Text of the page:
Connect the Dots o Kung Paano Ko Kinulayan ang Aking Buhay by Genaro R. Gojo Cruz: A Book Review


It is my first time to have bought a book  written in Filipino at National Book Store despite that I find  its price ( 175 pesos )  pretty expensive  compared to the  books in Book Sale.  Usually, one of the reasons , aside from the fact that I am a certified bibliophile and bookworm, why  I  prefer to buy books written in English  is  to enhance my English skills in  my profession and desire to be a good writer  alike .  Eventually, without regret, I fell in love with  it ; its  essays  and stories are  solemnly  and deeply written  like   a deep well stored with the water that time had never fetched. Thus,  it is  realistic,  audacious;  and above all,  heart-rending .

I was impressed and moved by Genaro Gojo Cruz’ s “innocent” determination to pull through all the miserable  things he experienced , by how he managed to support and finish  his studies , by how he filled  his  vacuous self  despite  that he came from a broken family. Besides, I liked   his pesky innocence, typical of a boy bothered by this complicated world . You can relate to him if you really come from a poor family. While reading it, I remembered Frank McCourt’s trilogy  ( Angela’s Ashes, ‘Tis, and Teacher Man ) , ones of my all-time favorite books. Their life stories   have somehow complete resemblance.

Gojo Cruz has received Palanca Award twice for  his exceptional skills in writing children stories. I should not give him any shadows of  a doubt ; I liked his  writing styles. He  sounds like your  new friend telling you some stories- not just that they are  stories but meaningful and inspiring. I bet my life  that you would not get tired of him. In fact, I have this condition that he renders me unmoved in the air .  Then, I tend to blurt out, “Encore, I want to  read his other books more! “ ( Overwhelmed )

As a  matter of  fact, I hung back twice whether I  had to buy and read it or not  because its paperback designs  and  color are not that appealing to me . ( Well,  I did not mind it is  a YA after all.) It just looks like a children book. I  thought that I  would have just wasted  my money  contrary to what the superannuated  cliché goes, “ Don’t judge the  cover of a book.” In the end, this book turned out to be worth reading; it has something to do with the author’s life.

If I am not mistaken,  the pretext why  the  book cover’s color is  orange  is that it was once his  moniker ,  which is the  anagram of his name Genaro, whenever he traded names with his friends; whereas, the jeepney drawn in the middle part  was his father’s .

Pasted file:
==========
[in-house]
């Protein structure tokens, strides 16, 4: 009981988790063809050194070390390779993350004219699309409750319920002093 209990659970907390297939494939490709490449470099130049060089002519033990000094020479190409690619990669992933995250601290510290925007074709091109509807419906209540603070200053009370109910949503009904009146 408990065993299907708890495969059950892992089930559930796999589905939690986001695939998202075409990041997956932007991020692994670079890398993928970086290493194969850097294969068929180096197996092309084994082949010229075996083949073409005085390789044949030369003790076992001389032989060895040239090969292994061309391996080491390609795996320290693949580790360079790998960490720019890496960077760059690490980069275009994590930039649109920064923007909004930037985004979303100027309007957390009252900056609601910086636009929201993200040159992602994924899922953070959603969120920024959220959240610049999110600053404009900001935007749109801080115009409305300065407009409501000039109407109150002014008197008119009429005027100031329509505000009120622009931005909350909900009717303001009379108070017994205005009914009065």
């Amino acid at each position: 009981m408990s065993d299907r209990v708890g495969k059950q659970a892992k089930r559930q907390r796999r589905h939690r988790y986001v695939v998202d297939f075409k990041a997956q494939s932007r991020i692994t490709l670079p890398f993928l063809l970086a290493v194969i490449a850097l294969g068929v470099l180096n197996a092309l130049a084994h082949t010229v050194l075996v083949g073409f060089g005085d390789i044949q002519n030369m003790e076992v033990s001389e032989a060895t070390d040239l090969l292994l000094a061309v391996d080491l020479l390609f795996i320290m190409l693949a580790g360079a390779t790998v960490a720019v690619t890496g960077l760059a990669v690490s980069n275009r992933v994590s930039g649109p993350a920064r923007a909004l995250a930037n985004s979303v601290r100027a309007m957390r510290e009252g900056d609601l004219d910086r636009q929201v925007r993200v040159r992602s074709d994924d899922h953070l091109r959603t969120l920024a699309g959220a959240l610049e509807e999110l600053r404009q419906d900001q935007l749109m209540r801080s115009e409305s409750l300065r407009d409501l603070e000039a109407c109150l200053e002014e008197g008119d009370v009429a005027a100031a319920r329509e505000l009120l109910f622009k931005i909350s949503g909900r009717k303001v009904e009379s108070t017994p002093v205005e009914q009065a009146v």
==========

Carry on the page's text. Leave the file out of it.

If you are a book critic, you might be of the opinion that Genaro  may have intended  to  write  it with  “ paawa ( self-pity ) effect  just to be on the market and  see if  it would be  going  like  hotcakes.  (In fact, this may-have-been idea did the tricks ; the book seems to have been flying off the shelves since it was launched last year.  I can no longer see a large stack   in National Book  Store branches .  ) But in my humble opinion, Genaro is so brave that he was able to narrate his personal life  , especially since he is now a well-liked university professor  ( not that I know  of  ). It is not   so easy  that  you have to muster enough courage to share your bitter feelings you may be harboring for a long time and memories with others at all.  He must have intended  to do so but to inspire others , notably those children out there who have been dreaming of a prosperous life far from the  miserable  reality they are going through  as what happened to him.

I like Genaro’s philosophy that poverty is a downright hindrance to finishing your studies and dreams. It is downright wrong to believe that it is not at all. If so, how? The answer is simple :  follow  Genaro’s  principles of practicality. Besides, I agree to his another belief that IQ has nothing to do with a student’s capability to succeed; we all can reach our  potential. Be hard-working, persevering, and determined. Do not give up. Get a life as you know it is a matter of choice.

Now, I must be enamored with Gojo Cruz. ( Blushing) I am now kicking to buy and read other Filipino books more . Of course, I include his as one of the books I will follow enthusiastically.


On the verge of finishing it , Genaro happened to be my former  university classmate’s uncle. My classmate’s middle initial is also Gojo Cruz. I was more thrilled by this fact  when I remember   him  so proud to tell us about his uncle repeatedly. As a matter of fact, I have been to their place in Bulacan where Genaro  grew up. Then, I stayed in the place with my classmates for a project in Sociology for a few days. There I  saw the places as  well as his little house plus the private library  Genaro  mentioned in his book. However, I did not  see the well; it must be the artificial well  beside my classmate’s house where I washed my hands. What a small world! Now I have understood  my classmate’s personality. It runs in the family!  ^^

Rating: 5/ 5 stars ( It is amazing. )



  1. I really like the title of this book…the Tagalog part. This books sounds like something that I would read especially for the philosophical aspect. Although I do struggle in reading the Filipino this might be a bit of a hindrance.

    Liked by 1 person

    • Hahaha No offense, honestly speaking, when I check your profile picture, you look like Filipino.Are you?
      Among Gojo Cruz’s books, this is the only one he wrote in Tagalog. May be someday it will be translated into Tagalog since it is a best-seller here. Then, I advise that you read it first before his other children books; you would understand why he wrote them. ^^

      Liked by 1 person

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